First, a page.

Tax Incidence in Dynamic Economies with Externalities and Endogenous Labor Supply
This paper examines the long-run incidence of factor income taxes and expenditure taxes in an infinitely lived representative agent growth model which allows both for production externalities and for endogenous labor supply. The novelty of this paper is its investigating of how the long-run incidence of taxes is affected by indeterminacy of equilibria that is caused mainly by nonseparable preferences between consumption and leisure. We show that the effects of the taxes on steady state welfare as well as the steady state levels of consumption, capital, and employment are all negative regardless of whether a steady state is determinate or indeterminate in an exogenous growth model. By contrast, in an endogenous growth model those distortionary taxes are growth and welfare enhancing in both a determinate steady state featuring the unconventional slope of the labor supply curve and an indeterminate steady state featuring its conventional slope. (JEL classifications: H41, F13, D62)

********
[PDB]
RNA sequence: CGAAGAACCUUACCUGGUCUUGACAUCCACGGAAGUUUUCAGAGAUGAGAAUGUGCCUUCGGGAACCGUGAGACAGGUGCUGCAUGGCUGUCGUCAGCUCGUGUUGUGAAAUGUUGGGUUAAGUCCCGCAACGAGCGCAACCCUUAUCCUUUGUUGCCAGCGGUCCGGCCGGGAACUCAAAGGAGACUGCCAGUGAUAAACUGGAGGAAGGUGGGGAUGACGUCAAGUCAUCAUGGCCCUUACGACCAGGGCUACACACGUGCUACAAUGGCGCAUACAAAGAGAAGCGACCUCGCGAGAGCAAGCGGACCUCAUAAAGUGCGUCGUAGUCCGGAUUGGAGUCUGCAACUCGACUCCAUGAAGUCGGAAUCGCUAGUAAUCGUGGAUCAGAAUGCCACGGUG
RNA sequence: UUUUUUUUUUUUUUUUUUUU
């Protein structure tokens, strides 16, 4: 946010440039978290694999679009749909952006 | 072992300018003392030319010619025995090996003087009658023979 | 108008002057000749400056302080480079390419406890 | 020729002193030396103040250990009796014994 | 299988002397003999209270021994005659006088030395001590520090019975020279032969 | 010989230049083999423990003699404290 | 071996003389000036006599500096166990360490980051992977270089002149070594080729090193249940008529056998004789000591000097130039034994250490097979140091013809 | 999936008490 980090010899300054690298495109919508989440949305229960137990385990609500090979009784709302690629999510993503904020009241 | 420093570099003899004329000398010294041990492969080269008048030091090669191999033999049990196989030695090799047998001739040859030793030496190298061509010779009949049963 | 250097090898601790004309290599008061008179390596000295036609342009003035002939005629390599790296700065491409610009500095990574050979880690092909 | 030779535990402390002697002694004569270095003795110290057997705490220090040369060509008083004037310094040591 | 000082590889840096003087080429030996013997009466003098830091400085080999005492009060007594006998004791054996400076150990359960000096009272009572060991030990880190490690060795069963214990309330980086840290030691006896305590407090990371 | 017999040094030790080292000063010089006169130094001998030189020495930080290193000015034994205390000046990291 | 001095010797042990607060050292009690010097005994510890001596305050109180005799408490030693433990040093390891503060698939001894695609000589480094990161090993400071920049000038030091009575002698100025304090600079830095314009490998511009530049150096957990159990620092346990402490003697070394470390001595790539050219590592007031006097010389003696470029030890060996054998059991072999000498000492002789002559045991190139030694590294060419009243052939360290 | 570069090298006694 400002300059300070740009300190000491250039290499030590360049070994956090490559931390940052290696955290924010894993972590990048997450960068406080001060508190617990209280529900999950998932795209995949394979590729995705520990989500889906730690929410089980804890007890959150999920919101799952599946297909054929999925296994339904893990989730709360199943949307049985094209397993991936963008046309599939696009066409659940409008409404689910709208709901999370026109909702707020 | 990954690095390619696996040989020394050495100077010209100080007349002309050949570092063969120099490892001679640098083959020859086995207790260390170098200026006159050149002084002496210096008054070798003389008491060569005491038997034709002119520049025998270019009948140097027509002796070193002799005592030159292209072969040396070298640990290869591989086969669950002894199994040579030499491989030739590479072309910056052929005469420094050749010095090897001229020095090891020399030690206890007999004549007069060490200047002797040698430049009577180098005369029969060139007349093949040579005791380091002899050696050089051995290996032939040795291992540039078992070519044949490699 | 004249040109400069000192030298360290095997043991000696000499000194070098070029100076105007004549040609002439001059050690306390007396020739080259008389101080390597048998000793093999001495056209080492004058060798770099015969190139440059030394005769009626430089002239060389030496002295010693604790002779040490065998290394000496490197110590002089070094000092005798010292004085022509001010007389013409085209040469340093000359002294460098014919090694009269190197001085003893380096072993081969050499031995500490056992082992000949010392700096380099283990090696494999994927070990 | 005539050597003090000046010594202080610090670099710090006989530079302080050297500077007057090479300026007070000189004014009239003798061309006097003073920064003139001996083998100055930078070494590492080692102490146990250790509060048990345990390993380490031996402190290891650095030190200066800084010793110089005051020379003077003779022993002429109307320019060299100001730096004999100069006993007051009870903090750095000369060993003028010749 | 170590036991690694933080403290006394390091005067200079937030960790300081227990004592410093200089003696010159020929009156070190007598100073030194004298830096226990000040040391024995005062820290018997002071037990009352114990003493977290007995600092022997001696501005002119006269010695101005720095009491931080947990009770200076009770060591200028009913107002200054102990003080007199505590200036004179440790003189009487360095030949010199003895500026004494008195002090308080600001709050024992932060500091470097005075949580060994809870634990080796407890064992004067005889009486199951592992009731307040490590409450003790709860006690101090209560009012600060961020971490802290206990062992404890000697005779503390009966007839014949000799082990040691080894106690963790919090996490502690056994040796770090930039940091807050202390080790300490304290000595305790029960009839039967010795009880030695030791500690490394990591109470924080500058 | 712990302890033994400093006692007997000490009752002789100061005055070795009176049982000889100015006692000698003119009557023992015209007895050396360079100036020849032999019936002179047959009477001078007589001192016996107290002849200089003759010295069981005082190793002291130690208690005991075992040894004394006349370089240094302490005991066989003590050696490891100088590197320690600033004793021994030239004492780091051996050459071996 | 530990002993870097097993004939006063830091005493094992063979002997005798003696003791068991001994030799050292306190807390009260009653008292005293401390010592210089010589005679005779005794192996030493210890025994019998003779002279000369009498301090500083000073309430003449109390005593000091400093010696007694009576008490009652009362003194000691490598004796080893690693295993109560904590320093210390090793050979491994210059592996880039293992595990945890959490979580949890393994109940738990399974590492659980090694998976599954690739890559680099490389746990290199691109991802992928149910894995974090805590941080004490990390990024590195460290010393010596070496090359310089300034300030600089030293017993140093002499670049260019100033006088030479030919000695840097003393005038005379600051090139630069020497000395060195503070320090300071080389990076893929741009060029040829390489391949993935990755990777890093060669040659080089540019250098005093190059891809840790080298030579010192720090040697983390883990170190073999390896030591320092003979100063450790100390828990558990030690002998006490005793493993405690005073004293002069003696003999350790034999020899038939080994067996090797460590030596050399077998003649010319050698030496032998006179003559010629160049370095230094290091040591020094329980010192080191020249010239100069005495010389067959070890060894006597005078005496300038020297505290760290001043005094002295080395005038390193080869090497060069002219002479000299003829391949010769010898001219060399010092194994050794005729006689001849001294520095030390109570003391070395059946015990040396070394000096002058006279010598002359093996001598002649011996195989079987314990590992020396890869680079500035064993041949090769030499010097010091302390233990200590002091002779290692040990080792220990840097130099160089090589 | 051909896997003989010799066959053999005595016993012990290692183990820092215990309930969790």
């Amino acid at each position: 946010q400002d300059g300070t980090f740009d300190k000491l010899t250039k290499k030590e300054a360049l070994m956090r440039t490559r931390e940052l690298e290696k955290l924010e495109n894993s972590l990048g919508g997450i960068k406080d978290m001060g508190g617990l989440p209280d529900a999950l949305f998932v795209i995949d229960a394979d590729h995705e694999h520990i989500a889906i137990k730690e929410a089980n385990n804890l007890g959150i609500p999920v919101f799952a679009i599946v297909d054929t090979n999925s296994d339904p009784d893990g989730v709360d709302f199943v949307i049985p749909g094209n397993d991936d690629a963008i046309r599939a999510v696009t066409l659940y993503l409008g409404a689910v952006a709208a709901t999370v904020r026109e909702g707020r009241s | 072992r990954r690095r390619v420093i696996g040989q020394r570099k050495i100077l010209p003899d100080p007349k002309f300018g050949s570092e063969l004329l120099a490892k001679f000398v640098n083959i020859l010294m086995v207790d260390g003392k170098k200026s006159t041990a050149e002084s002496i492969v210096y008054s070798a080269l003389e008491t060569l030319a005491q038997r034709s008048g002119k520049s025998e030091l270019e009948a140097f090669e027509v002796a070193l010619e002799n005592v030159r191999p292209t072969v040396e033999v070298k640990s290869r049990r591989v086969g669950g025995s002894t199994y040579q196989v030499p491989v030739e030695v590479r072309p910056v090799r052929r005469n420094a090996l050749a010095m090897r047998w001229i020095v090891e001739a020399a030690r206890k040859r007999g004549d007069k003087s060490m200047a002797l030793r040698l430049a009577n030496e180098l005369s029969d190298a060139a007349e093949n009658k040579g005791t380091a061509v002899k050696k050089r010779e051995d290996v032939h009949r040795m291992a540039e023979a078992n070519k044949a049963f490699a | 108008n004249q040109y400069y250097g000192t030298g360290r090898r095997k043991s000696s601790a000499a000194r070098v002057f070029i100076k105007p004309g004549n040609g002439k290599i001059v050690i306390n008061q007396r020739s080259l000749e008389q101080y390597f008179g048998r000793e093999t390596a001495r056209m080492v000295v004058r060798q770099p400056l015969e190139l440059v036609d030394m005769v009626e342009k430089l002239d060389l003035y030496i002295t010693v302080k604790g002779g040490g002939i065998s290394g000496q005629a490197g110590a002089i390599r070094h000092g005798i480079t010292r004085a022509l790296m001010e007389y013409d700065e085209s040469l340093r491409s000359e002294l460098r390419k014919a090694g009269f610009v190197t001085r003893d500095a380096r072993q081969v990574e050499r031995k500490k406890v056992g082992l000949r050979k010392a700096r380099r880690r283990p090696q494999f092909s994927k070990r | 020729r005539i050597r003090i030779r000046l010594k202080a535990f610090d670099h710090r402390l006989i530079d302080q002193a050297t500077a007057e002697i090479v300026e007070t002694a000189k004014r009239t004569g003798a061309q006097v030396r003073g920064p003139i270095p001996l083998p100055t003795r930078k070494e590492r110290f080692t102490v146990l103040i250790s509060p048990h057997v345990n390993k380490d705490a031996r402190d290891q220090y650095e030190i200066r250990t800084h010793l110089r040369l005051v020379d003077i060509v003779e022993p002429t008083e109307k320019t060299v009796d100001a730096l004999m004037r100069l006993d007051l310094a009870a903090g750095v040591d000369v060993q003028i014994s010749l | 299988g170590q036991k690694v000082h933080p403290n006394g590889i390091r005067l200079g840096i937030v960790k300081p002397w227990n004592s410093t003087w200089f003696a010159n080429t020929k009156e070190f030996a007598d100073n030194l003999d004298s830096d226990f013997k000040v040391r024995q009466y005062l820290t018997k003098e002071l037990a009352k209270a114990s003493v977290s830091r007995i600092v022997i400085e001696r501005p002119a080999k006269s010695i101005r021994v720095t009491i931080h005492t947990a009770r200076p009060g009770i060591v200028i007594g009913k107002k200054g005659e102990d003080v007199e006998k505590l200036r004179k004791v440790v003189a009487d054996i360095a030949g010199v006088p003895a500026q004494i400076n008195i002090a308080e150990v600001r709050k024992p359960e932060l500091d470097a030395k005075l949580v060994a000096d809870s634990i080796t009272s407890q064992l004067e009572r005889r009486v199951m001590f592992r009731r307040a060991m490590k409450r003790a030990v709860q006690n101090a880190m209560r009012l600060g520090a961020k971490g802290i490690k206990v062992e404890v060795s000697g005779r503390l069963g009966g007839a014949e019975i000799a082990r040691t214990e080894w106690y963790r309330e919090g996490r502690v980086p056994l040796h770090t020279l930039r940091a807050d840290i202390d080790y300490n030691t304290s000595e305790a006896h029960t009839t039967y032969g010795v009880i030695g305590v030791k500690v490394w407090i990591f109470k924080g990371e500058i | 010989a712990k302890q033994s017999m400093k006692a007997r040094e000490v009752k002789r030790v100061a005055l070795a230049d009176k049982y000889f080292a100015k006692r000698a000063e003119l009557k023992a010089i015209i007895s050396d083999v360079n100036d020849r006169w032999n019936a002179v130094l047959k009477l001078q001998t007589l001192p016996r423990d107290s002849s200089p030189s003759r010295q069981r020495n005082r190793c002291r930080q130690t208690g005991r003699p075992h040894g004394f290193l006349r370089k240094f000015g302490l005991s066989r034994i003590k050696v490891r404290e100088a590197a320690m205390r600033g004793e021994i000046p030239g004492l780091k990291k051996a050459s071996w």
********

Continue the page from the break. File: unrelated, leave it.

|Date of creation:||09 Nov 2007|
|Date of revision:|
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